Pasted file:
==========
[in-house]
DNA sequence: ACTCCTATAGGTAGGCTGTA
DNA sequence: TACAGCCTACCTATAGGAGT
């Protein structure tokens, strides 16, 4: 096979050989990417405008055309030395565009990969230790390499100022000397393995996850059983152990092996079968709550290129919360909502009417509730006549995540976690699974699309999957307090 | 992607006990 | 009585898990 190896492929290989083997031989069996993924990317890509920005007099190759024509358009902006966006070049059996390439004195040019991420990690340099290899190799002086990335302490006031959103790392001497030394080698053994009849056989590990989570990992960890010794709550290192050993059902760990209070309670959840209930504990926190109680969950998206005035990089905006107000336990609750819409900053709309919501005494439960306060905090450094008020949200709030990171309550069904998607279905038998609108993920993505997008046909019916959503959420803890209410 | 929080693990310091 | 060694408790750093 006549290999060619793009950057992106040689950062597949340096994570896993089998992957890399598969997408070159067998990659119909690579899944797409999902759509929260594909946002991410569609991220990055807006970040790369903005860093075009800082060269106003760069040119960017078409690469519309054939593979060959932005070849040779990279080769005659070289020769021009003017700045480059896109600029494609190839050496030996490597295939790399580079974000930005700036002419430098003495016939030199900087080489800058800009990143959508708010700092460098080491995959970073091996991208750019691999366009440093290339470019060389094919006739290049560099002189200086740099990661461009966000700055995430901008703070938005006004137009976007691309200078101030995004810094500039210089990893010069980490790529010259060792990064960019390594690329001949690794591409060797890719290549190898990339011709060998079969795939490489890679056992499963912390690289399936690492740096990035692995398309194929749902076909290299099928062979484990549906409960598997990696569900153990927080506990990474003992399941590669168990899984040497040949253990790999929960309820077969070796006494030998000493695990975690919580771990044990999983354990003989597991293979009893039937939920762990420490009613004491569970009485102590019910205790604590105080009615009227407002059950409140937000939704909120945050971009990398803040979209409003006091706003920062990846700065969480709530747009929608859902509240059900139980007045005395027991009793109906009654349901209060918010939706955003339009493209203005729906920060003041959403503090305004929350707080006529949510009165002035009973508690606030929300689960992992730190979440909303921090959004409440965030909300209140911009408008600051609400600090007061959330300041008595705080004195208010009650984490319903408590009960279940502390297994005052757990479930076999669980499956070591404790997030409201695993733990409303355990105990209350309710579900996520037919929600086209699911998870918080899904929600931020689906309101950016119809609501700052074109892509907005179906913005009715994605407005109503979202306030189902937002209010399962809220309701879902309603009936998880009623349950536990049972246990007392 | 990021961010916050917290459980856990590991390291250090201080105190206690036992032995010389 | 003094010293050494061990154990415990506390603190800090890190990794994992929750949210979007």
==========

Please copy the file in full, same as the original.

[in-house]
DNA sequence: ACTCCTATAGGTAGGCTGTA
DNA sequence: TACAGCCTACCTATAGGAGT
């Protein structure tokens, strides 16, 4: 096979050989990417405008055309030395565009990969230790390499100022000397393995996850059983152990092996079968709550290129919360909502009417509730006549995540976690699974699309999957307090 | 992607006990 | 009585898990 190896492929290989083997031989069996993924990317890509920005007099190759024509358009902006966006070049059996390439004195040019991420990690340099290899190799002086990335302490006031959103790392001497030394080698053994009849056989590990989570990992960890010794709550290192050993059902760990209070309670959840209930504990926190109680969950998206005035990089905006107000336990609750819409900053709309919501005494439960306060905090450094008020949200709030990171309550069904998607279905038998609108993920993505997008046909019916959503959420803890209410 | 929080693990310091 | 060694408790750093 006549290999060619793009950057992106040689950062597949340096994570896993089998992957890399598969997408070159067998990659119909690579899944797409999902759509929260594909946002991410569609991220990055807006970040790369903005860093075009800082060269106003760069040119960017078409690469519309054939593979060959932005070849040779990279080769005659070289020769021009003017700045480059896109600029494609190839050496030996490597295939790399580079974000930005700036002419430098003495016939030199900087080489800058800009990143959508708010700092460098080491995959970073091996991208750019691999366009440093290339470019060389094919006739290049560099002189200086740099990661461009966000700055995430901008703070938005006004137009976007691309200078101030995004810094500039210089990893010069980490790529010259060792990064960019390594690329001949690794591409060797890719290549190898990339011709060998079969795939490489890679056992499963912390690289399936690492740096990035692995398309194929749902076909290299099928062979484990549906409960598997990696569900153990927080506990990474003992399941590669168990899984040497040949253990790999929960309820077969070796006494030998000493695990975690919580771990044990999983354990003989597991293979009893039937939920762990420490009613004491569970009485102590019910205790604590105080009615009227407002059950409140937000939704909120945050971009990398803040979209409003006091706003920062990846700065969480709530747009929608859902509240059900139980007045005395027991009793109906009654349901209060918010939706955003339009493209203005729906920060003041959403503090305004929350707080006529949510009165002035009973508690606030929300689960992992730190979440909303921090959004409440965030909300209140911009408008600051609400600090007061959330300041008595705080004195208010009650984490319903408590009960279940502390297994005052757990479930076999669980499956070591404790997030409201695993733990409303355990105990209350309710579900996520037919929600086209699911998870918080899904929600931020689906309101950016119809609501700052074109892509907005179906913005009715994605407005109503979202306030189902937002209010399962809220309701879902309603009936998880009623349950536990049972246990007392 | 990021961010916050917290459980856990590991390291250090201080105190206690036992032995010389 | 003094010293050494061990154990415990506390603190800090890190990794994992929750949210979007």